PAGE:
Maven vs. Gradle lib dependency substitution in the IDE


(Abhijit Sarkar) #1

I’m a new user but not really a new user. I lost the old password and email and had to create a new account.

Anyway, given I’ve the following projects:

parent
--- common
--- child1 (depends on common)

unrelated (depends on common)

When both parent and unrelated are Maven projects and opened in the same IDE workspace (I verified in IDEA but I’m told that Eclipse behavior is the same), I can navigate from unrelated to common without having to link sources. Refactoring anything in common correctly finds references of it in unrelated. Since Maven doesn’t differentiate between submodule and lib dependencies, both dependencies shown above are declared in the same manner.

With Gradle, unrelated doesn’t seem to know that common exists in the same workspace. Refactoring anything in common breaks unrelated. The source code is only linked within submodules, as in between child1 and common.

I’m looking at Gradle docs 23.8.3.3. Conditionally substituting a dependency,

configurations.all {
    resolutionStrategy.dependencySubstitution.all { DependencySubstitution dependency ->
        if (dependency.requested instanceof ModuleComponentSelector && dependency.requested.group == "org.example") {
            def targetProject = findProject(":${dependency.requested.module}")
            if (targetProject != null) {
                dependency.useTarget targetProject
            }
        }
    }
}

However this only seems to work if the requested module is a subproject, which seems pointless, because if it were a subproject, we’d use a project dependency anyway, not a lib dependency.

Any idea how can I get the Maven like behavior in Gradle? Someone asked this in the IDEA forum where he was told to create his own custom plugin. IDEA claimed that this feature is coming in 2016.3 version but they lied. https://youtrack.jetbrains.com/issue/IDEA-114469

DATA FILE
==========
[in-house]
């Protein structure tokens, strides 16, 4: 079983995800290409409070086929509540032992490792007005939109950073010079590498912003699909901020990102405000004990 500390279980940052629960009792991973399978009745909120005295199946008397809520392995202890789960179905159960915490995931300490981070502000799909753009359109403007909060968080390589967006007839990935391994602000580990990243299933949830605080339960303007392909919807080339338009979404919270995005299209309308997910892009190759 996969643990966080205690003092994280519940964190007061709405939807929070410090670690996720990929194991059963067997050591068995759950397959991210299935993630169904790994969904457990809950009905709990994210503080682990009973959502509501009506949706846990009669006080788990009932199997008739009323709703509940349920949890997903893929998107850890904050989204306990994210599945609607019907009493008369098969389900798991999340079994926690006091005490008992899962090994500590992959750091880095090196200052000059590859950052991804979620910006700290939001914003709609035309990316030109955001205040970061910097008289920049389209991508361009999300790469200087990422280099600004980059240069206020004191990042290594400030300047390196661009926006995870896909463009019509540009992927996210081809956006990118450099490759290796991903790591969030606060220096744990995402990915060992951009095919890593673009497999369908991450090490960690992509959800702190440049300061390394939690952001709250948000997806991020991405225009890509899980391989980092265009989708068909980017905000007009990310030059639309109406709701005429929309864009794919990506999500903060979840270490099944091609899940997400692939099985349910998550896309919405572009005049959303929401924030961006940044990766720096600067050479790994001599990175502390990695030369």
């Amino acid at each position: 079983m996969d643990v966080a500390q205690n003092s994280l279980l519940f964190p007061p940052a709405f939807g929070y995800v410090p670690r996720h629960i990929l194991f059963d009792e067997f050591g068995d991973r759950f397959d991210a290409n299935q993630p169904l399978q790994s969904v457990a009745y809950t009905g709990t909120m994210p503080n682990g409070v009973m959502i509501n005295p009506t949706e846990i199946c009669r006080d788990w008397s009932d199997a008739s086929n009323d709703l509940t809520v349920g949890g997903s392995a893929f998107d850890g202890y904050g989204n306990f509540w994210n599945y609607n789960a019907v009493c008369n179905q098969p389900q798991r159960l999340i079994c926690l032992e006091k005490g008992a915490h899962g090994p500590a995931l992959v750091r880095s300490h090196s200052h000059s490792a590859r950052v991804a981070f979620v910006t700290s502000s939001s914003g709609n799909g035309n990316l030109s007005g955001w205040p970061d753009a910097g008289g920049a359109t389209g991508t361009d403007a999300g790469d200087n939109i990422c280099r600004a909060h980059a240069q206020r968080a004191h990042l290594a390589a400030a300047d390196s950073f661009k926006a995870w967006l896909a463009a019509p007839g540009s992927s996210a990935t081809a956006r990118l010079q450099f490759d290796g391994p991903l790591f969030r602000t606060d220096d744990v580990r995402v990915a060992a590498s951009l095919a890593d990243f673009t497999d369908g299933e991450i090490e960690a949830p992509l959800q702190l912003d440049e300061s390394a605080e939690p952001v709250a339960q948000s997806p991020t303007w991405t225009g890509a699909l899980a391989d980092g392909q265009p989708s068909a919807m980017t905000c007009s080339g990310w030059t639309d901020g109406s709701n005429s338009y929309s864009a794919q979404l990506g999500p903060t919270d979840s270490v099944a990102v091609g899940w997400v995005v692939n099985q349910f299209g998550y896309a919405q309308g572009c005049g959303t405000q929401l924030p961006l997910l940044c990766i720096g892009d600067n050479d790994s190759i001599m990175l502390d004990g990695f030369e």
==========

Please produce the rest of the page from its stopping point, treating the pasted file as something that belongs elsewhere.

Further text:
Using Gradle 3.0, the latest. For full disclosure, I’ve also posted this question on StackOverflow.


(René Groeschke) #2

The gradle team is currently working on supporting that scenario, which we call “composite builds”. Composite builds allow you run multiple separate builds as if they’re one big gradle build and substitute the dependencies as you have described it. Idea is relying on that functionality. As you’ve seen in the ticket, it is “reopened”. I don’t have insights on idea development but the following thread describes in detail how this gradle core feature is initially supported by buildship, the official gradle plugin for eclipse: Exciting new Buildship Features coming up


(Stefan Oehme) #3

Just exanding a bit on René’s answer: You will be able to import composites (new in Gradle 3.1) into the IDE with Gradle 3.2. Binary dependencies will be substituted for project/module dependencies in Eclipse/Idea.


(Abhijit Sarkar) #4

2 questions:

  1. Is there a release plan somewhere that shows when each version is planned to be released and whether or not you’re on target? I ask this because there’s plan and then there’s reality.
  2. Is there a sample composite build project available that I can look at? I see lot of talk on this feature online but so far haven’t come across a single working project.